When confronted with protests over plans for a stripper to appear at a conference on campus, managers at the University of Nottingham reached an uneasy compromise.
Rather than banning the striptease act, university officials asked the organisers to "exercise moderation" and instruct the performer not to remove all her clothing.
But the concession was not enough to quell concerns. Mac Daly - associate professor in the department of cultural studies and warden of Cavendish Hall, where conference delegates were staying last week - said it was "completely inappropriate" for a university to allow a stripper to perform on its premises.
He said: "It is simply unacceptable. In halls of residence, we are forever having to deal with students who take their clothes off at parties. If university managers are sanctioning a striptease, what are we going to tell students in the future?"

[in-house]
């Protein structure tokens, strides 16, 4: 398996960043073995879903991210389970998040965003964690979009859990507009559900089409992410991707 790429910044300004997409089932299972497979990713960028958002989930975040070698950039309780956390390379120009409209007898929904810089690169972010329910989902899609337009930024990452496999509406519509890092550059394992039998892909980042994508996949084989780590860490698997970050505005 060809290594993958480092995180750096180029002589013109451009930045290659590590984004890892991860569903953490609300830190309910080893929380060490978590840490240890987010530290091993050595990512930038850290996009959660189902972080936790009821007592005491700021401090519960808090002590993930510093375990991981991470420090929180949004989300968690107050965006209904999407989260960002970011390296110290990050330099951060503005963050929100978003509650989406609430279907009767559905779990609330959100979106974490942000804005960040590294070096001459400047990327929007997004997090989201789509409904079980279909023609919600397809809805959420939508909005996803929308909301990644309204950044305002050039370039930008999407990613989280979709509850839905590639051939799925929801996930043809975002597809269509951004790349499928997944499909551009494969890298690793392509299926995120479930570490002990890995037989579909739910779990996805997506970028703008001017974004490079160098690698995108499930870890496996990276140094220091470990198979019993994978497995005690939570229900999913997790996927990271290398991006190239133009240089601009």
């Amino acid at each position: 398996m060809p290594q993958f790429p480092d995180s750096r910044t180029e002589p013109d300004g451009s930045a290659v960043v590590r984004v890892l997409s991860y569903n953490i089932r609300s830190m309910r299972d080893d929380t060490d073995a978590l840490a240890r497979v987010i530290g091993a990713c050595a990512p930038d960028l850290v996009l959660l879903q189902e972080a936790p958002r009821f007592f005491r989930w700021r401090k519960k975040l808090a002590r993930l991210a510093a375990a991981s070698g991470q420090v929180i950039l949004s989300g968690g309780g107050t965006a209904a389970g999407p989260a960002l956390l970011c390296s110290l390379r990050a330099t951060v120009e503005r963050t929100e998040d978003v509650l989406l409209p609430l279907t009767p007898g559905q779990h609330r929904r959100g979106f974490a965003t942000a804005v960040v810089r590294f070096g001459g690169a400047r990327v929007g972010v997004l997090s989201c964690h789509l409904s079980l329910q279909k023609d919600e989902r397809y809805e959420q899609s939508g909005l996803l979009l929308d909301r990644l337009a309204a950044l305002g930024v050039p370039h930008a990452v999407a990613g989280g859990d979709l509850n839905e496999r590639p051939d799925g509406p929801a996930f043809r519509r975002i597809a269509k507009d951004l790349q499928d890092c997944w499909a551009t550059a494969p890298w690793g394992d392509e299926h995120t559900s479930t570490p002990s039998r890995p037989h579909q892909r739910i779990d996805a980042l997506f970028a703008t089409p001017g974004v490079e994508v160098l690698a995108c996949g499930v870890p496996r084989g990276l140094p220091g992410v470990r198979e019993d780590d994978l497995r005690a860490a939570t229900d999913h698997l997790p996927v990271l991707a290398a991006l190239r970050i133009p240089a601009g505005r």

Several wardens raised concerns before the event, organised by the men's social organisation Round Table, took place last week.
David Riley, the pro vice-chancellor responsible for conferences, said their concerns had been listened to and acted on.
He said: "We insisted that what this client had arranged for a private function was changed, and we also ensured that no members of university hospitality staff were in attendance after the dinner had concluded. We would have preferred the act booked by this client not to have taken to the stage at all, but our scope for action at such a late point, within an agreed commercial contract, was by then limited. The university is fully committed to drawing up strong guidelines and procedures to help ensure there can be no future repeat."
Dr Daly said a female member of staff at his hall of residence had complained of being "propositioned" by a drunken conference delegate, which he said was further evidence of the impact such events could have on others on campus.
He said: "The university cannot just bow to commercial imperatives; conferences don't exist in a hermetically sealed vacuum. I don't know why they couldn't just say 'Sorry, no stripper'."